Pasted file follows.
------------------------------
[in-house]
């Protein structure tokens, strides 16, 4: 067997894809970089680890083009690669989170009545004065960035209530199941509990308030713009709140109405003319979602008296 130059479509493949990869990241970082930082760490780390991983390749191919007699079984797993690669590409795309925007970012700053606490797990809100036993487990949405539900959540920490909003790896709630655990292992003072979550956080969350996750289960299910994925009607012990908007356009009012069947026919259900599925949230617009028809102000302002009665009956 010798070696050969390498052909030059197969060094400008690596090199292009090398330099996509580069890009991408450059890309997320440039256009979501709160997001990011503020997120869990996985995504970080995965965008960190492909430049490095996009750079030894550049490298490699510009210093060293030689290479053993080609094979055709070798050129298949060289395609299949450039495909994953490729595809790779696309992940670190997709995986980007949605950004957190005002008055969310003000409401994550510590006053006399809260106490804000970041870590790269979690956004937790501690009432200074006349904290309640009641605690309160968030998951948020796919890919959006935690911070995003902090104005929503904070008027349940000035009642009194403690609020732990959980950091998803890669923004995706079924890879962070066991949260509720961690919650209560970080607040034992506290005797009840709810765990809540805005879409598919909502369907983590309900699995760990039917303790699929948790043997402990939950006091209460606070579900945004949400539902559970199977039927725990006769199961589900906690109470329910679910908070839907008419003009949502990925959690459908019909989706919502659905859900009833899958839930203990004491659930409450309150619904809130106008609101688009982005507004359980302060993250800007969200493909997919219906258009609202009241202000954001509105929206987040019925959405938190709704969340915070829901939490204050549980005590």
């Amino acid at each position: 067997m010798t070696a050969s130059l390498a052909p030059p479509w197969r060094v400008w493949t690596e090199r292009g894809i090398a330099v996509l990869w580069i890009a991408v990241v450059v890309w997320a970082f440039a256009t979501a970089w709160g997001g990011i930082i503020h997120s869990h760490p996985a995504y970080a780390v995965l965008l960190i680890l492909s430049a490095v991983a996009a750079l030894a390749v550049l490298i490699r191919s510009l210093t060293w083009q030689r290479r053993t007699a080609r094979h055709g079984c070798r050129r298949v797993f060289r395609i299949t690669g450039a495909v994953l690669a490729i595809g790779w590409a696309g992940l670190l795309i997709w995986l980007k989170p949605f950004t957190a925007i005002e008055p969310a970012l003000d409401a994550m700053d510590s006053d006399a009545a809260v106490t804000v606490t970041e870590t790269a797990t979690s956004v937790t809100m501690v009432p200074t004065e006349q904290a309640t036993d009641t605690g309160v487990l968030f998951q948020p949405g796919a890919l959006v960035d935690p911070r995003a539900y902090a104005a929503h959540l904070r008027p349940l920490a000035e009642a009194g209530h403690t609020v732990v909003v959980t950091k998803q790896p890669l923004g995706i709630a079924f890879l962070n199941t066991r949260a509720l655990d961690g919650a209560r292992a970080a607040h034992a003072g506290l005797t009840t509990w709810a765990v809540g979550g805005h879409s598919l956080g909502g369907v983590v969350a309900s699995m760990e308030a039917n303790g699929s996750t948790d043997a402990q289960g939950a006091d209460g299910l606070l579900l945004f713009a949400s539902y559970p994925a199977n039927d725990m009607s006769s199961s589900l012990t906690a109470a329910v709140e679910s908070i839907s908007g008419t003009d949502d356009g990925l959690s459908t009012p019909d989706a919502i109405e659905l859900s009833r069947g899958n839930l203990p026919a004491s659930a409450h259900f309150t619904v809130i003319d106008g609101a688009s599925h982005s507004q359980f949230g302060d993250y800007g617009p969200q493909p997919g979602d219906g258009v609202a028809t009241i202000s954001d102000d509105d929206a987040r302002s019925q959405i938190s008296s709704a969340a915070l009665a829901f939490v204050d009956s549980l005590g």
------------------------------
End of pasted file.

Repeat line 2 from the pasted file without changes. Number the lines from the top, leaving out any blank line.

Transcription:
């Protein structure tokens, strides 16, 4: 067997894809970089680890083009690669989170009545004065960035209530199941509990308030713009709140109405003319979602008296 130059479509493949990869990241970082930082760490780390991983390749191919007699079984797993690669590409795309925007970012700053606490797990809100036993487990949405539900959540920490909003790896709630655990292992003072979550956080969350996750289960299910994925009607012990908007356009009012069947026919259900599925949230617009028809102000302002009665009956 010798070696050969390498052909030059197969060094400008690596090199292009090398330099996509580069890009991408450059890309997320440039256009979501709160997001990011503020997120869990996985995504970080995965965008960190492909430049490095996009750079030894550049490298490699510009210093060293030689290479053993080609094979055709070798050129298949060289395609299949450039495909994953490729595809790779696309992940670190997709995986980007949605950004957190005002008055969310003000409401994550510590006053006399809260106490804000970041870590790269979690956004937790501690009432200074006349904290309640009641605690309160968030998951948020796919890919959006935690911070995003902090104005929503904070008027349940000035009642009194403690609020732990959980950091998803890669923004995706079924890879962070066991949260509720961690919650209560970080607040034992506290005797009840709810765990809540805005879409598919909502369907983590309900699995760990039917303790699929948790043997402990939950006091209460606070579900945004949400539902559970199977039927725990006769199961589900906690109470329910679910908070839907008419003009949502990925959690459908019909989706919502659905859900009833899958839930203990004491659930409450309150619904809130106008609101688009982005507004359980302060993250800007969200493909997919219906258009609202009241202000954001509105929206987040019925959405938190709704969340915070829901939490204050549980005590």